The sustainability of Bruce Power’s nuclear operations, located on the shores of Lake Huron, are closely tied to the lake’s hydrodynamic, thermodynamic and biochemical states. Acquiring the necessary field data to resolve these complex processes is extremely challenging given the size of the lake and inhospitable conditions for field instrumentation over the winter months. Bruce Power retained Golder to develop a methodology to determine its operational thermal effects on fish habitats in the vicinity of their site from background atmospheric heating influences. A comprehensive hydro-thermodynamic modelling platform was developed to assess the effects of thermal discharges on lake temperatures and currents - information used by biologists to assess potential impacts on habitat. The innovative approach combines transient weather and lake models to resolve the complex hydrometeorological interactions influencing lake processes. The platform, which provides several advantages over previous modelling exercises, enables Bruce Power to maintain site operations by providing the required information to meet regulatory requirements while educating interest groups about the thermal and hydrodynamic impacts associated with plant operations. Looking forward, this modelling platform opens a number of opportunities to look at climate-change forecasting, ecological modelling and a range of other applications. It also establishes a technical approach for other aquatic environments. In the context of climate change, the jury felt the project’s ability to manage thermal impacts is important to protecting our Great Lakes as a natural resource and ecosystem. They praised the applicability of this model to sectors other than nuclear.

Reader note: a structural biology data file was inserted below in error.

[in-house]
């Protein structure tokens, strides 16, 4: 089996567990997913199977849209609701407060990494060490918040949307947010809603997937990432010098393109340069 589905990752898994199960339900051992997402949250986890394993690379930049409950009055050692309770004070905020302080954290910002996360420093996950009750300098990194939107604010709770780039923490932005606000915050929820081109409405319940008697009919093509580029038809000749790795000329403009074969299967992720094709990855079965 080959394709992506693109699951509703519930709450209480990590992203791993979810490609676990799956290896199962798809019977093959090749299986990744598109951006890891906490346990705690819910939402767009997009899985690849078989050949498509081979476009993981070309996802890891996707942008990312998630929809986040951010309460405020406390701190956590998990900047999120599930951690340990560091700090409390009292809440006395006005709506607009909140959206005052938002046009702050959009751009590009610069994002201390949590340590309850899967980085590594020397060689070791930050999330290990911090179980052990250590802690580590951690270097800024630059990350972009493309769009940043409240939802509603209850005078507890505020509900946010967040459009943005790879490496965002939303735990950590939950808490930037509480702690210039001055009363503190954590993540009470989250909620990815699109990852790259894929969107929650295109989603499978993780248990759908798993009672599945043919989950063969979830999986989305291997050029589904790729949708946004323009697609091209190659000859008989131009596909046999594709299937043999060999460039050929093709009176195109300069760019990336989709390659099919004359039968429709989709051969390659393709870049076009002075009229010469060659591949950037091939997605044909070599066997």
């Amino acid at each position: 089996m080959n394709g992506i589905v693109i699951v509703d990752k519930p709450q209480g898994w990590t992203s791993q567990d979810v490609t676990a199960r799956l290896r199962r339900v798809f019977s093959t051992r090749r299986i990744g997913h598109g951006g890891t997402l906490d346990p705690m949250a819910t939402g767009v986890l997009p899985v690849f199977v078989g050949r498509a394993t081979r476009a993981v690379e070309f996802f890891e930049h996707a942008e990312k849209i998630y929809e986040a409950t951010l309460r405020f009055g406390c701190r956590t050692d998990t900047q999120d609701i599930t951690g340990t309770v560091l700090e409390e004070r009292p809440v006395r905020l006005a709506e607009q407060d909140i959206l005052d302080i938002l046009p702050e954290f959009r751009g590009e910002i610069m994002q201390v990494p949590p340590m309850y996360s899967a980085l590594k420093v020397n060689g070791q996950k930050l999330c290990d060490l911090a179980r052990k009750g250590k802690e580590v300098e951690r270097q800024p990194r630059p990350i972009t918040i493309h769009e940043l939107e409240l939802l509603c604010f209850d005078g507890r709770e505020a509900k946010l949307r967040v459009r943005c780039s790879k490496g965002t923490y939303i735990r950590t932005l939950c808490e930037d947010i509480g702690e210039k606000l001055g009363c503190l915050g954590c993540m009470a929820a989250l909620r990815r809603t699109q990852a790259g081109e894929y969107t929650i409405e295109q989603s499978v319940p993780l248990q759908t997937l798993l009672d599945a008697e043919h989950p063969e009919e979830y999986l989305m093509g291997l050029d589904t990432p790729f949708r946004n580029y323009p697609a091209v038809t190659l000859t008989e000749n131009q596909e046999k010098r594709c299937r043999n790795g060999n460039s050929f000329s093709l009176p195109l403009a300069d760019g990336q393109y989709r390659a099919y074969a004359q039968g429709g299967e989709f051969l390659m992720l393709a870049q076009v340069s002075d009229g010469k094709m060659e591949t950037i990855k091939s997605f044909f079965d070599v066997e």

Canadian Consulting Engineer article